The title Diferencias comes from the Spanish for variations. As with Zacher’s other pieces, this is an exploration, this time of twelve-tone serialism. Zacher provides some useful analysis, but to me the most important technical aspect of the work is the flexibility with which the composer uses his material. Zacher takes up the 12-tone technique almost as a defence of it as a neglected musical minority, quoting Erich Itor Kahn and referring to the Nazi’s rejection and exiling of serialism, so that “it remains today a secret pushed aside.”
 
Fans of Webern will no doubt agree on this point, and the ‘pure’ kind of atonal 12-tone serialism found in Diferencias is indeed something you rarely find in new composition today. I would say that it’s about as fashionable as flared trousers, but with the flux in the Szmaty trade these days such generalisations are even more dangerous than using serial technique.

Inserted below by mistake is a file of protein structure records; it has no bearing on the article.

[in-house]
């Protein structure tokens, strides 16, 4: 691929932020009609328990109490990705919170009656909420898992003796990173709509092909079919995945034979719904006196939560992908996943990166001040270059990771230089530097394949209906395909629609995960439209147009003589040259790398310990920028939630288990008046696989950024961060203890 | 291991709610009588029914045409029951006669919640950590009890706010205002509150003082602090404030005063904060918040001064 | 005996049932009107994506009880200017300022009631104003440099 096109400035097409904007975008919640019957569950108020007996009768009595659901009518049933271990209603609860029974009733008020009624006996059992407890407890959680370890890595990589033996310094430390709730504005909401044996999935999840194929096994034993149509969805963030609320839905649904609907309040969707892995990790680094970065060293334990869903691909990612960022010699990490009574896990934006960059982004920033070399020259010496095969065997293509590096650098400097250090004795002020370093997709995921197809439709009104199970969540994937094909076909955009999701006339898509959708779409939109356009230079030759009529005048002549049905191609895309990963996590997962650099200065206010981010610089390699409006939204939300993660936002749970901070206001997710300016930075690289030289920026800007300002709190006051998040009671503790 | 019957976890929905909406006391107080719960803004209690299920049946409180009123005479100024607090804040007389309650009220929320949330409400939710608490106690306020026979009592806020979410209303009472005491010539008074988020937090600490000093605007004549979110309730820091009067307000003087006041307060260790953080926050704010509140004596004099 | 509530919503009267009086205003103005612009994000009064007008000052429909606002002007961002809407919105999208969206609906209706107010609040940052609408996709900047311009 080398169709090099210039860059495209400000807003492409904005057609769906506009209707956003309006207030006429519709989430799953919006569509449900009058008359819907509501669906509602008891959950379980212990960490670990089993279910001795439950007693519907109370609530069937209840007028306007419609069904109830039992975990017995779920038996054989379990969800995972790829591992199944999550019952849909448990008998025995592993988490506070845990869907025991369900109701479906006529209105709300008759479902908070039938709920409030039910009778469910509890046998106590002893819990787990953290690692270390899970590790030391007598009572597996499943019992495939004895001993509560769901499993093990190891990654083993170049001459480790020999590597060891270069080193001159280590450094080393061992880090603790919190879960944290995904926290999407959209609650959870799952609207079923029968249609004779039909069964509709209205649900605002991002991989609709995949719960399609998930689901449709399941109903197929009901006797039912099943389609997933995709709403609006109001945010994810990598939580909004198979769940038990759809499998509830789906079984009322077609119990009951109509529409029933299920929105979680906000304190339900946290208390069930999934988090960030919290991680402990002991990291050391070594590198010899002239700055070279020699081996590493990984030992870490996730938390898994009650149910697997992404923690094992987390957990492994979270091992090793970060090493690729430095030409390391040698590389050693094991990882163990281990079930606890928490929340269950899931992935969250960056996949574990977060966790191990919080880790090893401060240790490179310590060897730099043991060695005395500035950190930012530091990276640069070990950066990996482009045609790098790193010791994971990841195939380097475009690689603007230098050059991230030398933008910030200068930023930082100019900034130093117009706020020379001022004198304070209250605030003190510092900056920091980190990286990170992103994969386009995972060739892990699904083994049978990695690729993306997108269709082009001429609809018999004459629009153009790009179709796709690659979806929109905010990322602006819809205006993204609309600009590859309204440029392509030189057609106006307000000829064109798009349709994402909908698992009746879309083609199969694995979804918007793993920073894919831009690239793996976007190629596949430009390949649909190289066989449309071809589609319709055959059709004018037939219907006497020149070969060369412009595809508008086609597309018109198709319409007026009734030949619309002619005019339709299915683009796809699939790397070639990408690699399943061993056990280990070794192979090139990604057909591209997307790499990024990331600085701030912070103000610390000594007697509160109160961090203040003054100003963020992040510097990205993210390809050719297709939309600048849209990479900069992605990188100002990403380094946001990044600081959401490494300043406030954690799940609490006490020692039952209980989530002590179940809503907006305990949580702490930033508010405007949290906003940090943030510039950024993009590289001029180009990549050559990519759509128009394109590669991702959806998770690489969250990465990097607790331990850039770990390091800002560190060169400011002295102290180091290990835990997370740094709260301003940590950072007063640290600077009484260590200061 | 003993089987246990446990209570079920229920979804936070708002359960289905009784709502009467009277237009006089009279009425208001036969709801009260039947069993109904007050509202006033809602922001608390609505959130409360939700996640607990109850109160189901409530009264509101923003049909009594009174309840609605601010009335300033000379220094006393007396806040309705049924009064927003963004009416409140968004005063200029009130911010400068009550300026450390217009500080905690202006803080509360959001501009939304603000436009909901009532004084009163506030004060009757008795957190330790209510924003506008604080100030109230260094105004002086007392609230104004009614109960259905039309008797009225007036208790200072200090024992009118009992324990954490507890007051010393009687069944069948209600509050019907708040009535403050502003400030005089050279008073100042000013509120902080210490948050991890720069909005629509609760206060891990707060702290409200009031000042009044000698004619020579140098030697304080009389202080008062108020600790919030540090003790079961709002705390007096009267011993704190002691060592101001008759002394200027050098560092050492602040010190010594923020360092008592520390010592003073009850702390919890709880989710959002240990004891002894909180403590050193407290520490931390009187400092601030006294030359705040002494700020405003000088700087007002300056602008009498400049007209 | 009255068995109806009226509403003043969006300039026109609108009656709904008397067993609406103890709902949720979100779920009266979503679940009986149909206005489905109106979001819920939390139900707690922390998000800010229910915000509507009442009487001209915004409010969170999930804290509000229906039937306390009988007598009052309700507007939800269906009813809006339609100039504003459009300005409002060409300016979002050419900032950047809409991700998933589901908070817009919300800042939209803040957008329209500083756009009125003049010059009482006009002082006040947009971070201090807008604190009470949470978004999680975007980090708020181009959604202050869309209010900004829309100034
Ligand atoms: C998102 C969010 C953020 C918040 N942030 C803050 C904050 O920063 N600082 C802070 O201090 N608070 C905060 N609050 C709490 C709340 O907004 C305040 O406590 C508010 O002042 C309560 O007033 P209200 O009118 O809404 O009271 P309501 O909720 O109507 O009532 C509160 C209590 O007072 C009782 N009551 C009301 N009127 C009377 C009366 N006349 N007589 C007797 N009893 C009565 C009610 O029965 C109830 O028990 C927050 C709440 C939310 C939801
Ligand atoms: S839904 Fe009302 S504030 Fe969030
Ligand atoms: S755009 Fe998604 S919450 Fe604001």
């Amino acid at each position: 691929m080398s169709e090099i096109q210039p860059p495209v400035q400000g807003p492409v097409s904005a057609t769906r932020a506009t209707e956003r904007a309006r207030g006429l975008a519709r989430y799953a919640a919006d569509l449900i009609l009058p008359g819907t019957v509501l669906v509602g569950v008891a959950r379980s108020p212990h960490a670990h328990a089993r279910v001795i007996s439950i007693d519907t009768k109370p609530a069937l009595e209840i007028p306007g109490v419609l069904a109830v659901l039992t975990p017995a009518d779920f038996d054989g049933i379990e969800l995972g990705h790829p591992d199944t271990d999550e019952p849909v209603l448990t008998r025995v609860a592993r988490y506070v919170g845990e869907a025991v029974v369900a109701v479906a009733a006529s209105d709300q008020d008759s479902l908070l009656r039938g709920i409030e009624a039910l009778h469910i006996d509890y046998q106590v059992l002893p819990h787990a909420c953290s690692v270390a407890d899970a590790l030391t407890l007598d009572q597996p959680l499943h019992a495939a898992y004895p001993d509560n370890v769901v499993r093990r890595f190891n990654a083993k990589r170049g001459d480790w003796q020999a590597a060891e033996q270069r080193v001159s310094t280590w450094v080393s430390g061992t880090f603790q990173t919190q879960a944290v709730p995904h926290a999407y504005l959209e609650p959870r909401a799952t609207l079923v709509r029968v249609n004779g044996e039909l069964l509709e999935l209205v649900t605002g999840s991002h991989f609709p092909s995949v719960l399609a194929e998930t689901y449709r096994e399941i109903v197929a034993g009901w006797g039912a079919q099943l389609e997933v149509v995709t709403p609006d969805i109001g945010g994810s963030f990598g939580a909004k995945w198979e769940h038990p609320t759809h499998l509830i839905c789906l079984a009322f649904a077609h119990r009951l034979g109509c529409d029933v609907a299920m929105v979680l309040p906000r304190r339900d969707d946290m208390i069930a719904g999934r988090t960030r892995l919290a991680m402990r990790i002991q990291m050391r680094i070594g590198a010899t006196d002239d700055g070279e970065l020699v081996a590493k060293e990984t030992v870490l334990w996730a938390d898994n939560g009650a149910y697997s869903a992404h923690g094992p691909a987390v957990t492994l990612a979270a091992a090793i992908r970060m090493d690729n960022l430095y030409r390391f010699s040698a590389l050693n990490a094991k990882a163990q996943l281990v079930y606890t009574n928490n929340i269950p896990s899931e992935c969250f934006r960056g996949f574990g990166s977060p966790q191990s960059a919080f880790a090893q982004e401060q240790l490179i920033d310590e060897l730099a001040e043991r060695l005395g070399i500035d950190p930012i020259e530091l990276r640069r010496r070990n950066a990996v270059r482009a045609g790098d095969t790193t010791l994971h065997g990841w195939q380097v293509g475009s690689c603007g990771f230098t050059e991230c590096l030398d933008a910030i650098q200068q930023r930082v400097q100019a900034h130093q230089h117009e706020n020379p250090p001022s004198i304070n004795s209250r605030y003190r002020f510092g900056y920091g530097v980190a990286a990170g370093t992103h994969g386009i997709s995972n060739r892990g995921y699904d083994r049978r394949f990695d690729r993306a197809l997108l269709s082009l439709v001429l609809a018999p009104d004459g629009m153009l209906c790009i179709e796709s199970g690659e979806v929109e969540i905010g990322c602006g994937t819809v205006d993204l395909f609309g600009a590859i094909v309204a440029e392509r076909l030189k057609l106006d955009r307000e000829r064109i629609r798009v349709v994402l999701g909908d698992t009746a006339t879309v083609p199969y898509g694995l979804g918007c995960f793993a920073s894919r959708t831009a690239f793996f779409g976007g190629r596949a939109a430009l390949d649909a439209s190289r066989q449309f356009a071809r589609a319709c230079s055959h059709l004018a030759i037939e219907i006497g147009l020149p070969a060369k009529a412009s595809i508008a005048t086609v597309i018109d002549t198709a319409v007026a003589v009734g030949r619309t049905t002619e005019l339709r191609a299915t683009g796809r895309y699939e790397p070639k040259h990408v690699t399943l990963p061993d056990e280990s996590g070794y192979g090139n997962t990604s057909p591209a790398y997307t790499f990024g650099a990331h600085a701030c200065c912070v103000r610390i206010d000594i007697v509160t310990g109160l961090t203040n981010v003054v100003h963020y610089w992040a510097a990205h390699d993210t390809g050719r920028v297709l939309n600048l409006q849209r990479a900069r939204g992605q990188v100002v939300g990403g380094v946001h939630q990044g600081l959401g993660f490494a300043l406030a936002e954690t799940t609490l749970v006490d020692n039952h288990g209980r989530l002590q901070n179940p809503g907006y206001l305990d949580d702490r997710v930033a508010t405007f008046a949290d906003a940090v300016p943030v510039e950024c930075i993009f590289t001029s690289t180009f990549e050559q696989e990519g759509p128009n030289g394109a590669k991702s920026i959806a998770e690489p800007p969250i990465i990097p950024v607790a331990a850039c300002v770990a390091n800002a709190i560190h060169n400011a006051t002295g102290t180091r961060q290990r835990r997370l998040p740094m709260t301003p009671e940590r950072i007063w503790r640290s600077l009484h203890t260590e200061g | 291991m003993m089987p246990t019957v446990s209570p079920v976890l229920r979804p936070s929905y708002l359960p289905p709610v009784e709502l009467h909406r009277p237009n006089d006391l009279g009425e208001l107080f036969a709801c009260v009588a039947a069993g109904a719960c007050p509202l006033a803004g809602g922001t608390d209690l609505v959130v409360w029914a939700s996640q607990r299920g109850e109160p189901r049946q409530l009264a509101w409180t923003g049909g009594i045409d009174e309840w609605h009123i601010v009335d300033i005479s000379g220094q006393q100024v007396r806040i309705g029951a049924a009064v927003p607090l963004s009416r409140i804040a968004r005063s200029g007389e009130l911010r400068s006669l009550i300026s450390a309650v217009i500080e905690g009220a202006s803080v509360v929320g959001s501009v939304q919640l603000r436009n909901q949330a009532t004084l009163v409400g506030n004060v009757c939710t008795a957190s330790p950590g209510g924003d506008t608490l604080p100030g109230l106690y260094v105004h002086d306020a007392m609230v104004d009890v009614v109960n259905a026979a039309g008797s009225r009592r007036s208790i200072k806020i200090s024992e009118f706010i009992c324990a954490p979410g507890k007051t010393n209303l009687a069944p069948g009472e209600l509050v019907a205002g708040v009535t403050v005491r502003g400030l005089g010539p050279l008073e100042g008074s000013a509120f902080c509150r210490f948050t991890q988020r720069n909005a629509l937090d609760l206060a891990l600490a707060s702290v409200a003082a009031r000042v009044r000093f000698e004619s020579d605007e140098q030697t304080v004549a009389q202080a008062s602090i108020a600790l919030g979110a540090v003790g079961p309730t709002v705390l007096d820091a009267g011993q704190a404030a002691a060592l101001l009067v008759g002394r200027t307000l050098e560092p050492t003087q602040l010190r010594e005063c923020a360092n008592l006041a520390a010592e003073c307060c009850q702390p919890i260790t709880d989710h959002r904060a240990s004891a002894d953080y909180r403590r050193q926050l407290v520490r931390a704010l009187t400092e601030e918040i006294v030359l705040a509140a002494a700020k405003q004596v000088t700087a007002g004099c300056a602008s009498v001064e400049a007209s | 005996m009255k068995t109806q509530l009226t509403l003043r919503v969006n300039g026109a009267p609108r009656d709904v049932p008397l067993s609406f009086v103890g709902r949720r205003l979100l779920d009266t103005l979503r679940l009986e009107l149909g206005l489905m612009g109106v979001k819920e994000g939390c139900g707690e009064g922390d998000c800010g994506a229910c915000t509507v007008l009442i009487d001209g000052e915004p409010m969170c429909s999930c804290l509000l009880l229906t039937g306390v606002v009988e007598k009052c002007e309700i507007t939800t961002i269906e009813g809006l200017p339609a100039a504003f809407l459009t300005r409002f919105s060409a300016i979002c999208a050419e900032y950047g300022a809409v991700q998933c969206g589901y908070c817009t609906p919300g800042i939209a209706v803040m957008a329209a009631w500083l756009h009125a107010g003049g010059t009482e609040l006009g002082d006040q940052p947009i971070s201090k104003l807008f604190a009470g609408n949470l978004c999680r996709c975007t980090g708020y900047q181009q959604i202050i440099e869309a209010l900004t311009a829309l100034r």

In fact, if you are intrigued and inspired by Messiaen’s use of serialism, including the mapping out of ‘interval durations’ and the like, then you will probably respond quite positively to this piece. Think of the Livre d’orgue without the roaring religious subtext and you might have some idea of what to expect. Indeed, Messiaen congratulated Zacher on this work, writing to him on the subject in 1961. Even if you struggle with the atonality and remoteness of some of the movements, there is no doubting the strength of atmosphere created. In transforming common chromaticism into such a distinctive musical dissertation, Zacher becomes his own ‘force of nature’.